Anticipating state mandate, social studies department adds ethnic studies course option for freshmen

February 21, 2021 — by Shreya Rallabandi and Lihi Shoshani

In response to a proposal in the state Legislature to require an ethnic studies course for high school graduation, the social studies department has created an ethnic studies class for freshmen next year. 

Though the bill to mandate ethnic studies has not been signed into law, the department decided to create one to help students understand the lives and histories of a range of ethnicities. The primary creators of the classes have been social studies teachers Margarita Morelle, Faith Daly and Mike Davey.

Incoming freshmen will now be offered the choice between a semester of ethnic studies and a semester of world geography. (The other semester of the class will continue to be health/driver’s education.)

While world geography focuses on the physical, cultural and economic geography of selected cultural regions, especially the early history of the non-western world, ethnic studies will focus on experiences of ethnic communities that are less often represented in textbooks. 

The curriculum is being expanded beyond the four groups more often covered — Native Americans, African-Americans, Latinx Americans and Asian Americans — to recognize the experiences of Jewish and Irish people. The course will explore units like The Flight from Ireland, The War Against Mexico and Japanese “Money Trees,” according to the proposal that was presented to the district board on Jan. 12 and revisited on Feb. 9. The course is expected to be approved by the district board.

According to Morelle, social studies classes have always included segments about individual groups’ fights for equality in existing classes. The ethnic studies course seeks to expand upon this coverage along with more in-depth materials adopted from other districts and universities.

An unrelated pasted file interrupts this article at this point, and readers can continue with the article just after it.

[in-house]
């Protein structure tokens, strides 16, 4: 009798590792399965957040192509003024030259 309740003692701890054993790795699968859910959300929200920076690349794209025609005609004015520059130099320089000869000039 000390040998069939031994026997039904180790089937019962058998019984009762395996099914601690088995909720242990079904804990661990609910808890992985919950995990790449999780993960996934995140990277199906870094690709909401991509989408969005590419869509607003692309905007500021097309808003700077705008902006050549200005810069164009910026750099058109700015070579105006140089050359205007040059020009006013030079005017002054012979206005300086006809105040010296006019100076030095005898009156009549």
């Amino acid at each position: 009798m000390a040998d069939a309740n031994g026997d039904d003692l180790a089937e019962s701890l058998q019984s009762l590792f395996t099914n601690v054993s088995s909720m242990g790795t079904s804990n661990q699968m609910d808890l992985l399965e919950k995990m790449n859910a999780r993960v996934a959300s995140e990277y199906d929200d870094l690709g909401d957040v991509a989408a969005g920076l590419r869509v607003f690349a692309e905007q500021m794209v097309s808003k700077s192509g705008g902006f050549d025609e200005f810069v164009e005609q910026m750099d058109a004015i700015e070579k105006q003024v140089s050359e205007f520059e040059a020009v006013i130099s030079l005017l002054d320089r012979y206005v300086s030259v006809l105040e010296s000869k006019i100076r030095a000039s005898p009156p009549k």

The broad goals of the course are designed for students to be conscious about their personal connections to local and global histories, develop an understanding of the histories of inequality and focus on contributions and struggles of different racial, ethnic and minority groups, Morelle said. The course also seeks to offer something new to students who have only had a short coverage on other ethnicities during their history classes.

“Ethnic studies allows for an introduction to the experiences of ethnic communities that are rarely represented in textbooks,” Davey said. “It is a compelling way to examine race, ethnicity, nationality, socio-economic and cultural groups in the United States.” 

Due to the events of the past year including the rise of the Black Lives Matter movement and increasing and sometimes violent political polarization, the school especially wanted to provide students with the opportunity to learn more about ethnic groups, regardless of whether the bill mandating ethnic studies is ultimately signed into law by Gov. Gavin Newsom.

Senior Shannon Ji said the new class would be beneficial for new Falcons. “I think ethnic studies is more relevant to society nowadays than world geography is,” Ji said. “It would be really interesting for me to learn about the diversity in America so I can better approach the people in my life.”

Dahlia Murthy is one of the incoming freshmen who signed up for the new course. She said she chose the course since she looked forward to learning about topics rarely discussed in the classroom. 

“I think it’s a good idea to be educated about other ethnic communities that are not taught regularly in school,” Murthy said. “Representation of different races and cultural groups is really important, so it’s nice to be able to learn about them in class.”

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